By Caitlin Brennan

May 24th, 2017

Social media pages do not rise and fall on the strength of sales and information alone. For fans to follow and remain followers, brands need to incorporate an added value, such as humor, to humanize the brand. Aside from providing relevant content and customer service, humor can keep your audience coming back. We previously wrote about the value of using humor on Twitter, now we’re going to show you more examples of how you can write funny tweets by looking at examples of tweets inspired by common comedy tropes.

1. Self-deprecation
Why so serious? Brands that can joke about themselves show a self-awareness that can help deliver corporate messages with a wink and a nod instead of an earnest but dry pitch. Denny’s is a heavy hitter when it comes to hunger and humor. They’re irreverent, current and as fluffy as their pancakes. In this tweet Denny’s makes it clear that they know the score, that they’re not only in on the joke, but that they are fine being the joke.

Self-deprecation is usually a safe way to experiment with humor as long as you use common sense and have a history of making jokes on Twitter. Granted, you’d think common sense would have dissuaded Domino’s pizza from publicly trashing its own product. Good thing Domino’s scoffed at common sense – due to their frank campaign highlighting their shortcomings the brand has seen a complete turn, from financial faltering to now being worth $9 billion. 

2. Capitalize on a viral opportunity
It’s a tale as old as social media: brand tries to create viral content and fails miserably. Usually, the failure is simply due to fan disinterest, but swimsuit company Sunny Co. put a whole new spin on things. They held a giveaway offer which promised a free red suit to anyone who reposted their Instagram post. Unfortunately, the company couldn’t keep up with the demand and quickly got in over their heads. It turns out there are a lot of people with Instagram accounts who would do nearly anything for free stuff.

Sunny’s loss was another funny brand’s gain. In this tweet, Jimmy John’s took a stab at joining the hysteria. If you have decent Photoshop skills and a product that would look great in a swimsuit try this strategy out.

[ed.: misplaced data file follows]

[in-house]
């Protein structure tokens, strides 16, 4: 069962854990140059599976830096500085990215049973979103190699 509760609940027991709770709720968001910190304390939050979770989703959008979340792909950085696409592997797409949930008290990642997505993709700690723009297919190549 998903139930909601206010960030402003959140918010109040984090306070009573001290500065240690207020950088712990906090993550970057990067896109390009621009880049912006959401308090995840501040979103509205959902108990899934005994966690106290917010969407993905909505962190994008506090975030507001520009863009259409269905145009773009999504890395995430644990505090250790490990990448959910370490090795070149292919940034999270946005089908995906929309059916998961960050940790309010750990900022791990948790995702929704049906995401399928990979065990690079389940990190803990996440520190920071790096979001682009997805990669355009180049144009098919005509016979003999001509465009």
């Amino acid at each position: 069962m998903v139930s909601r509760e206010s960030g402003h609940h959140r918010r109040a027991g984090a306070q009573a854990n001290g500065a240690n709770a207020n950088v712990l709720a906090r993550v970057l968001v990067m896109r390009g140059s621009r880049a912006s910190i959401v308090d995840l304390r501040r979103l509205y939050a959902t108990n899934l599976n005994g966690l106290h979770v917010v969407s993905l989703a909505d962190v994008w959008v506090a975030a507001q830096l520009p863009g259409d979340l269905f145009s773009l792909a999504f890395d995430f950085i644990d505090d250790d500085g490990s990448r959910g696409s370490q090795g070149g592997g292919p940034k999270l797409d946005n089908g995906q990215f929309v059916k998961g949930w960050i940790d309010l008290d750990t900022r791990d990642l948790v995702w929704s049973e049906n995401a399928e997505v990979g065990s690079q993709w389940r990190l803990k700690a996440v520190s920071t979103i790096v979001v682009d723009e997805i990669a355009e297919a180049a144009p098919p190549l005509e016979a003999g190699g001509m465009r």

3. Caption humor
The thrill of competition and the joy of laughing combined to form a powerful strategy for an engaging tweet. In this example, Product Hunt challenges fans to caption a curious cabinet of military might with the famous Zuck at the helm. 

A caption contest can be a good entrée to humor for brands that have yet to experiment with jokes. Select an interesting picture of one of your products and ask your fans to provide a caption. You can offer a small reward like a discount for your product and give your winner a wider audience to showcase their humor.

4. Puns
What does everyone on the Internet love more than cute animals? Cute animals and puns! Yes, puns are eye rolling, but come one…this tweet from Kate Spade is pretty cute.

If you want to give this strategy a whirl ask your grandfather for his favorite pun. I’m sure he’s got a lot…

Here’s another one…oh McDonald’s you sure are cheeky! (See what I did there…?) 

5. Recurring theme
You know when you’re watching a show and they keep making the same joke à la “phrasing” or “that’s what she said”? Recurring gags offer an alert audience entrance into the club of those in on the joke.

In anticipation for the “launch” of their new Zinger chicken sandwich, KFC adopted a space theme and began churning out galactic guffaws. The campaign is set to take a celestial crescendo which will culminate in a Zinger chicken sandwich being launched into space because why not? If you’re afraid of aliens or lack the funds to propel your products into the heavens, fear not, you can still create a campaign that includes recurring jokes.

In the end, not everyone is funny. After all, to humanize your brand with humor, you literally have to have a human who has a good sense of humor. Take into account every opportunity that is out there on social media. Some are golden opportunities to put your brand’s spin on things; others have nothing do with the brand – they’re just good jokes with a good pun.

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